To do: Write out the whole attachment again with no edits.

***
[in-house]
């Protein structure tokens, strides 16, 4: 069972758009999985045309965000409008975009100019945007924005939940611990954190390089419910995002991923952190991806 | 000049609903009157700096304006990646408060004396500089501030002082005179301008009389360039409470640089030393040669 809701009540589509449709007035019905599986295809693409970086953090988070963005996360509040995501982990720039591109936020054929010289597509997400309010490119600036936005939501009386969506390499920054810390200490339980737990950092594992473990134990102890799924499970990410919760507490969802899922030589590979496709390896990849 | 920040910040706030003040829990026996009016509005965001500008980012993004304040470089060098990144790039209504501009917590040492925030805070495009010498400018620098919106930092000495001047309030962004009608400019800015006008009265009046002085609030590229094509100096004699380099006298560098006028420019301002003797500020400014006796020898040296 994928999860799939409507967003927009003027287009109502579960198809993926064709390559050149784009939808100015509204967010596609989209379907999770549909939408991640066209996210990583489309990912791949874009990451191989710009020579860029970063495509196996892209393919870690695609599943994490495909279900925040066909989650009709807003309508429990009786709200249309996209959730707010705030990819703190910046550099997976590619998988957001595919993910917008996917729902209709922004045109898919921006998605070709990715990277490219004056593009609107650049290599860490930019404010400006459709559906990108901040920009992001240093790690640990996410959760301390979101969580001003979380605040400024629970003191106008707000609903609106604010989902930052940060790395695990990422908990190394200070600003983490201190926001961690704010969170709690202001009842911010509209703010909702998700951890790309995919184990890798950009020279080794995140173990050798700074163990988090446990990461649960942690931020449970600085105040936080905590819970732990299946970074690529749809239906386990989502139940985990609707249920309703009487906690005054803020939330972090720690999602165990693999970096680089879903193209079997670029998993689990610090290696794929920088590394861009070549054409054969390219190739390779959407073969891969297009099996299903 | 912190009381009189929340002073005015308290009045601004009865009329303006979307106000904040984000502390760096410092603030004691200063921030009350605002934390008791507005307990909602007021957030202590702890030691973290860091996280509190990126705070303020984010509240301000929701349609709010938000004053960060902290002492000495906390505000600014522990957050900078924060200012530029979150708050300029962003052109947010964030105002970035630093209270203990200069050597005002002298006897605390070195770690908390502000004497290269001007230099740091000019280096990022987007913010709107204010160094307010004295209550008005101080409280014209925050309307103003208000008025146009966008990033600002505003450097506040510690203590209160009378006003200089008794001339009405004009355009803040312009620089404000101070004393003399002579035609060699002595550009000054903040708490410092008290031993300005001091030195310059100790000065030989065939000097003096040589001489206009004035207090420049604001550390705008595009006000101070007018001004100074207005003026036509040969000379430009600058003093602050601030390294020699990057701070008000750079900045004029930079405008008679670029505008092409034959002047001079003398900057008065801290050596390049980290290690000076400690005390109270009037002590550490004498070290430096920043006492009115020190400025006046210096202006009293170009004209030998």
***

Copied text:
[in-house]
């Protein structure tokens, strides 16, 4: 069972758009999985045309965000409008975009100019945007924005939940611990954190390089419910995002991923952190991806 | 000049609903009157700096304006990646408060004396500089501030002082005179301008009389360039409470640089030393040669 809701009540589509449709007035019905599986295809693409970086953090988070963005996360509040995501982990720039591109936020054929010289597509997400309010490119600036936005939501009386969506390499920054810390200490339980737990950092594992473990134990102890799924499970990410919760507490969802899922030589590979496709390896990849 | 920040910040706030003040829990026996009016509005965001500008980012993004304040470089060098990144790039209504501009917590040492925030805070495009010498400018620098919106930092000495001047309030962004009608400019800015006008009265009046002085609030590229094509100096004699380099006298560098006028420019301002003797500020400014006796020898040296 994928999860799939409507967003927009003027287009109502579960198809993926064709390559050149784009939808100015509204967010596609989209379907999770549909939408991640066209996210990583489309990912791949874009990451191989710009020579860029970063495509196996892209393919870690695609599943994490495909279900925040066909989650009709807003309508429990009786709200249309996209959730707010705030990819703190910046550099997976590619998988957001595919993910917008996917729902209709922004045109898919921006998605070709990715990277490219004056593009609107650049290599860490930019404010400006459709559906990108901040920009992001240093790690640990996410959760301390979101969580001003979380605040400024629970003191106008707000609903609106604010989902930052940060790395695990990422908990190394200070600003983490201190926001961690704010969170709690202001009842911010509209703010909702998700951890790309995919184990890798950009020279080794995140173990050798700074163990988090446990990461649960942690931020449970600085105040936080905590819970732990299946970074690529749809239906386990989502139940985990609707249920309703009487906690005054803020939330972090720690999602165990693999970096680089879903193209079997670029998993689990610090290696794929920088590394861009070549054409054969390219190739390779959407073969891969297009099996299903 | 912190009381009189929340002073005015308290009045601004009865009329303006979307106000904040984000502390760096410092603030004691200063921030009350605002934390008791507005307990909602007021957030202590702890030691973290860091996280509190990126705070303020984010509240301000929701349609709010938000004053960060902290002492000495906390505000600014522990957050900078924060200012530029979150708050300029962003052109947010964030105002970035630093209270203990200069050597005002002298006897605390070195770690908390502000004497290269001007230099740091000019280096990022987007913010709107204010160094307010004295209550008005101080409280014209925050309307103003208000008025146009966008990033600002505003450097506040510690203590209160009378006003200089008794001339009405004009355009803040312009620089404000101070004393003399002579035609060699002595550009000054903040708490410092008290031993300005001091030195310059100790000065030989065939000097003096040589001489206009004035207090420049604001550390705008595009006000101070007018001004100074207005003026036509040969000379430009600058003093602050601030390294020699990057701070008000750079900045004029930079405008008679670029505008092409034959002047001079003398900057008065801290050596390049980290290690000076400690005390109270009037002590550490004498070290430096920043006492009115020190400025006046210096202006009293170009004209030998």